A documentary on the 30th anniversary of Britain's best-known music festival.

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A documentary on the 30th anniversary of Britain's best-known music festival.

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Taglines:

The mud. The music. The madness.

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Documentary | Music

Motion Picture Rating (MPAA)

Rated R for nudity, drug use, language and some sexual content | See all certifications »
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Release Date:

14 April 2006 (UK)  »

Box Office

Opening Weekend:

$1,179 (USA) (23 February 2007)

Gross:

$7,317 (USA) (6 April 2007)
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Followed by Glastopia (2012) See more »

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User Reviews

 
It feels like the real thing
17 February 2006 | by (United Kingdom) – See all my reviews

Living near the Glastonbury Festival site gives me a rather different perspective from that of the visiting Festival fan. And this film offers both views - that of the "local" and that of the visitor to mid-Somerset.

Covering all 30 something years of the festival's life, Julien Temple's film distills many hundreds of hours of professional film, archive film and home movie into just over two hours and really makes you feel that you spent a whole weekend there. Just like the Festival, there are different experiences for different audiences and those who love the festival for rock music will have some considerable reward with lovely filming (and soundtrack) of the main stage acts. Others who spend their time in the more alternative areas of the festival are also rewarded with extraordinary performers. A few of the punters are great value too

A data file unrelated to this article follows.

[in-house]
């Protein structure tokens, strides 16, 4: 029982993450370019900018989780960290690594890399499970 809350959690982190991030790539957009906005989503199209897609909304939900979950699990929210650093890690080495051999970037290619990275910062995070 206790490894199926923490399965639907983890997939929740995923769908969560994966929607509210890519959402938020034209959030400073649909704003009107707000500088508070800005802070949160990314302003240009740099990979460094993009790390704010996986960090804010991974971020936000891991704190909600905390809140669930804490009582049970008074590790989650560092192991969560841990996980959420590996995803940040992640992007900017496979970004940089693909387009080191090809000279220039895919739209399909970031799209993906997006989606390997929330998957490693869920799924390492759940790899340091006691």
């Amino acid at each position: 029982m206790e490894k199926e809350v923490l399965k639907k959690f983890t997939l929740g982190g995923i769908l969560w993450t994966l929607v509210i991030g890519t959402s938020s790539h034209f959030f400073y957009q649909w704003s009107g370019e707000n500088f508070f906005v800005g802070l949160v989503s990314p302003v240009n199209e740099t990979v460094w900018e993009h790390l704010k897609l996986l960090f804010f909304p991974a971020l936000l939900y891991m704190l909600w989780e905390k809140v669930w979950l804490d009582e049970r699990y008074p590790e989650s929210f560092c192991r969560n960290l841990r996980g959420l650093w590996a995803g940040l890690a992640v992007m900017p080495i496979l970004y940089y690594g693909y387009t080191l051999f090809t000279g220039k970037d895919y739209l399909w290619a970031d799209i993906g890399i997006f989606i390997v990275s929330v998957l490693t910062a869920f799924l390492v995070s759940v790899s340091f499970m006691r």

• look out for the young man who had been there far too long although


he could just about remember that he arrived "last Sunday".

Most interesting for me was the piece of contemporary social history that the film delivers. The first years of love and peace, followed by the travellers' convoys, the gradual growth of the corporate influence and the era of the all-encompassing wall chart our own memories of the festival through more than three decades. Some of the earliest archive footage is wonderful with great characters drawn from Pilton, the village near Glastonbury that hosts the Festival. Television coverage from those years will show you how much life has changed - as indeed have the TV presenters themselves. And the journey that Michael Eavis has himself taken over this mighty era is nicely covered too.

The stars of the show are, for me, the family who have the unenvied responsibility of clearing the loos early each morning. Father and his two sons - not men to tamper with - note that it's not a bad job "early mornings and plenty of people to talk to" but the graphic footage of their work might make you think it's the worst job in Somerset!

Edited in a way that doesn't do the work for you - years mixed together, no names for interviewees or performers - means you have to keep focused but at the end of the film I was left with a clear and enjoyable image of the journey the festival and its people have taken.


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